Nevada must deal with this growing disparity, as too often Black college graduates struggle with finding employment at home and are forced to find jobs elsewhere. The problem becomes more pragmatic for students graduating high school and seeking a career path.
Conservative journalist, Noah Rothman writes in an essay in Commentary magazine, "If Republicans were even modestly successful in appealing to African-Americans, it would make winning elections substantially more difficult for Democratic politicians.” However, it's my opinion that the dissatisfaction with the Democratic Party is complicated for Black folk, given the lack of trust many have of the Republican Party and their agenda.
The Black voters in Nevada have tremendous clout in the outcomes of the 2016 election. Voters should ask questions important to them and phone or email candidates wanting to represent them. Given our consistently high turnout rates we are positioned to demand a platform and hold our representatives accountable at the ballot box. Are we ready to chart a path? Are we willing to encourage and inspire young leaders to step up?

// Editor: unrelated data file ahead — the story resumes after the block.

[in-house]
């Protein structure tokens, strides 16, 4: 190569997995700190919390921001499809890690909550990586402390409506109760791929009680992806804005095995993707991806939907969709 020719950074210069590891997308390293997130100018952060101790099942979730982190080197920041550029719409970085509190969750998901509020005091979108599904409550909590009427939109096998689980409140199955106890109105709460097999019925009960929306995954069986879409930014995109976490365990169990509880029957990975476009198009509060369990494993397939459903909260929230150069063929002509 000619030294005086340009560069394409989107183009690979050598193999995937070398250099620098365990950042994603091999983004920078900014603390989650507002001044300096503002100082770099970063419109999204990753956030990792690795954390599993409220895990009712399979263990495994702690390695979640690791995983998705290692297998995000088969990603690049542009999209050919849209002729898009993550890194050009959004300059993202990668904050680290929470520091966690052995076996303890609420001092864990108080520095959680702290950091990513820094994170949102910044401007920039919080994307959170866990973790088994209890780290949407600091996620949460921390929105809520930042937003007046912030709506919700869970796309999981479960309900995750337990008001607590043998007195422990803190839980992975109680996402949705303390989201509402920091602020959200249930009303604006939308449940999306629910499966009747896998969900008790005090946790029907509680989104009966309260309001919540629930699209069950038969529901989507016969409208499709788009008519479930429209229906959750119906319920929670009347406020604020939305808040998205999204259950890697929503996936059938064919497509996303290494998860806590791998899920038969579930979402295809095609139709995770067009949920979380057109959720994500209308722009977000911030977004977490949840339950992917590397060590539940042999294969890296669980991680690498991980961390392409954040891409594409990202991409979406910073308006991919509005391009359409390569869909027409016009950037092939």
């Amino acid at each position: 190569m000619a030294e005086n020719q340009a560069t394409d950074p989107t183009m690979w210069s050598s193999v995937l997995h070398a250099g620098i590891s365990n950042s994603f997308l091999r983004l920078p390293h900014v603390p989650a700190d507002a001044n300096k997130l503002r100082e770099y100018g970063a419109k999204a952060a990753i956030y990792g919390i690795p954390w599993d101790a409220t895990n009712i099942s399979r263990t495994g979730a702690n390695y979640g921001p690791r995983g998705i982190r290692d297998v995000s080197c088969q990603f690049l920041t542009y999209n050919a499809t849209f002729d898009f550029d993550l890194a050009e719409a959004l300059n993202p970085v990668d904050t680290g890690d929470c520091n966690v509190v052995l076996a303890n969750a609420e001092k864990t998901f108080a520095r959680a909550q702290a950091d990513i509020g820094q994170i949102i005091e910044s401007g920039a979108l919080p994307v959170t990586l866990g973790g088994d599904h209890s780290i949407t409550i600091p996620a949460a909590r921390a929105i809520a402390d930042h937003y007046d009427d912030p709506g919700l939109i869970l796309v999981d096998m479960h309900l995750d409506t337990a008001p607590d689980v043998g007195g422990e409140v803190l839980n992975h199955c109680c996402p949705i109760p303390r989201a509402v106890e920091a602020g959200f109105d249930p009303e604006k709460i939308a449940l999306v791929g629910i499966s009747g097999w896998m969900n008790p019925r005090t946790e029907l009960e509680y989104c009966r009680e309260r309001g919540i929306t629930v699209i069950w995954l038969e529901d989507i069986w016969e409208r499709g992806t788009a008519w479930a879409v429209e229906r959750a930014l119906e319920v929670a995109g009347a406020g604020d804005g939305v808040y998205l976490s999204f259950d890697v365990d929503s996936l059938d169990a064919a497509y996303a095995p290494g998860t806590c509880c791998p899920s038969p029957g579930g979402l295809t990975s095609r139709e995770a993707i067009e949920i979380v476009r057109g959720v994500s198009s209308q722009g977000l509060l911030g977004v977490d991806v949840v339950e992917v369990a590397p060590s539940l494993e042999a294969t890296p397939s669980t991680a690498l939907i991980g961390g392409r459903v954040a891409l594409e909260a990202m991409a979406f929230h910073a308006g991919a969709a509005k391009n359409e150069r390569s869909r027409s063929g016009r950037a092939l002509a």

To address this issue, the CCBC is hosting a meeting on Monday, September 21st from 6:00-7:30p.m. to finalize a Black Presidential Elections Platform, and invite the public to attend. The meeting will be held at the Las Vegas Golf Club and is a NON-Partisan event. More information is available on their website.
As reported by BBC News in August, Angela Rye, a political strategist and former executive director of the Congressional Black Caucus, said it best "Black folks shouldn't be beholden to the Democratic Party, they should be beholden to their interests…" (Anthony Zurcher, BBC News)
To review statistical data go to www.CCBlackCaucus.com
Yvette Williams is a community advocate and Chair/Founder of the Clark County Black Caucus, a non-partisan community organization driven 100% by volunteer members registered to vote. Follow her Blog at www.YvetteBWilliams.com and on twitter @YvetteBWilliams or contact her at ClarkCountyBlackCaucus@gmail.com for more information.